“The fire-breathing Rebels arrive at the party early,
Their khaki coats are hung in the closet near the fur.
Asking handouts from the ladies, while they criticize the lords.
Boasting of the murder of the very hands that pour.
And the victims learn to giggle, for at least they are not bored.
And my shoulders had to shrug
As I crawl beneath the rug
And retune my piano.”
– Phil Ochs
Karl Marx once famously said that a specter was haunting Europe and that specter was Communism. Today, specters are haunting the world. They are “progressivism” and Islamism. Yet these are misunderstood because the progressives want to pretend they are liberals and the Islamists want to pretend to be normal, technically pious, traditional Muslims of a century or half century ago.
Islam is a religion, Islamism is a revolutionary movement. Liberalism is a center-to-left political movement, progressivism is a revolutionary movement.
In fact Islam/Islamism and liberalism/progressivism are parallel in many ways. Their differences are distracting, one as a religion and one as an atheist non-religious ideology.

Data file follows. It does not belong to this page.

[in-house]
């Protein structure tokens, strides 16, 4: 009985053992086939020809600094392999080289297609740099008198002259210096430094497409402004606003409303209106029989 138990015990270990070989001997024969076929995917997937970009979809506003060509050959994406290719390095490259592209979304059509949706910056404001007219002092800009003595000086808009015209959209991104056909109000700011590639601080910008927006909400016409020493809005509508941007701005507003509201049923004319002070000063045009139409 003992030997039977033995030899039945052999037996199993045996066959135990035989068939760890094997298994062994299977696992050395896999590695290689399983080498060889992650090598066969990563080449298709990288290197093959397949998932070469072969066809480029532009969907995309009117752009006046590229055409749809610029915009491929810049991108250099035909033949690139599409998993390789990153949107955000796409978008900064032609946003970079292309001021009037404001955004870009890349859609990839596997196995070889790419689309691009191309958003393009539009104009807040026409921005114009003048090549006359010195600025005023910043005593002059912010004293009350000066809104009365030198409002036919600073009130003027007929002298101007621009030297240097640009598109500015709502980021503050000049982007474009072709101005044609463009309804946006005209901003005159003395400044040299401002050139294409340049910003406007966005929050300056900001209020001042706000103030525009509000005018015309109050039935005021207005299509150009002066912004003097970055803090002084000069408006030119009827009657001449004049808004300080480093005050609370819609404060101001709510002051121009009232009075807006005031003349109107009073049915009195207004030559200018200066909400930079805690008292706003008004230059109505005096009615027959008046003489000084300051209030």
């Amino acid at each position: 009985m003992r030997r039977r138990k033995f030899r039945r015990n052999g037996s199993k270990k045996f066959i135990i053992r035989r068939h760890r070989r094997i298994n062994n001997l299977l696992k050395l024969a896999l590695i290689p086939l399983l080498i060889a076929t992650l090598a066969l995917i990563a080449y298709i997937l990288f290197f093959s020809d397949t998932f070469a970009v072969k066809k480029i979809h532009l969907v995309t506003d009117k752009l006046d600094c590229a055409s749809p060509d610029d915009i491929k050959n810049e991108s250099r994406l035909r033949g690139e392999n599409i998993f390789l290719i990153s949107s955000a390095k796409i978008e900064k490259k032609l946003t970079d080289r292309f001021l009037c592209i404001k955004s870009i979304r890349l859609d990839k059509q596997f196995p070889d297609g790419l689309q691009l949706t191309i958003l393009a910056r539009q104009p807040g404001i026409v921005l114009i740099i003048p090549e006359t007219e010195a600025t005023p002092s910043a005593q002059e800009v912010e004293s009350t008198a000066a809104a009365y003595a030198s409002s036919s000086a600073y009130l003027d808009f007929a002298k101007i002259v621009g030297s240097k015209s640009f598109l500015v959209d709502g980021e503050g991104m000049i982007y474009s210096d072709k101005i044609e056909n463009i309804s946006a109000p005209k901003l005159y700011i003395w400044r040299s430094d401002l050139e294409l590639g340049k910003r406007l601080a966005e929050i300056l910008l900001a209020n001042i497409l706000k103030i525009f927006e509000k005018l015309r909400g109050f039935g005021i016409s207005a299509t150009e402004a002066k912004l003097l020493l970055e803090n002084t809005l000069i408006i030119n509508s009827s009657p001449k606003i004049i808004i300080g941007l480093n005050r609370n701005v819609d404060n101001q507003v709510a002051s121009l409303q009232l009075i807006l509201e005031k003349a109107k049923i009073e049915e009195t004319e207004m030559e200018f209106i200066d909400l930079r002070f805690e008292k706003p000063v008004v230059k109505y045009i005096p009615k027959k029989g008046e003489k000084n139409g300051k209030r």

For example; progressivism and Islamism both seek to be political monopolies and ideologies. They’re comprehensive. Both use intimidation, though progressivism is more verbal and Islamism is more violent. Whenever anyone takes one to task, they insult the whole system. They are not rational systems and are not open to debate.
Both invite large elements of opportunism and careerism. People who see the winning side endorse them to benefit their own careers, not out of genuine belief.
Both of these institutions should be studied coherently. They’ve not been studied well on political terms. I will explore Islamism further in an upcoming article.
The English Civil War from 1642-1651, the struggle between monarchy and religious political ideologies, mirrors what Islamism is going through now. This was the West’s struggle between “Christianity” and “politics” which is now the equivalent of the struggle between “Islamism” and “politics.”
This could be called a Manichean model. One side is completely right, and one side is completely wrong. Therefore, a democratic dispute would not be possible.
Phil Ochs, quoted above, was creatively mocking the situation. He showed this ambiguity. Incidentally, I was his guide at the 1968 Democratic Convention in Chicago.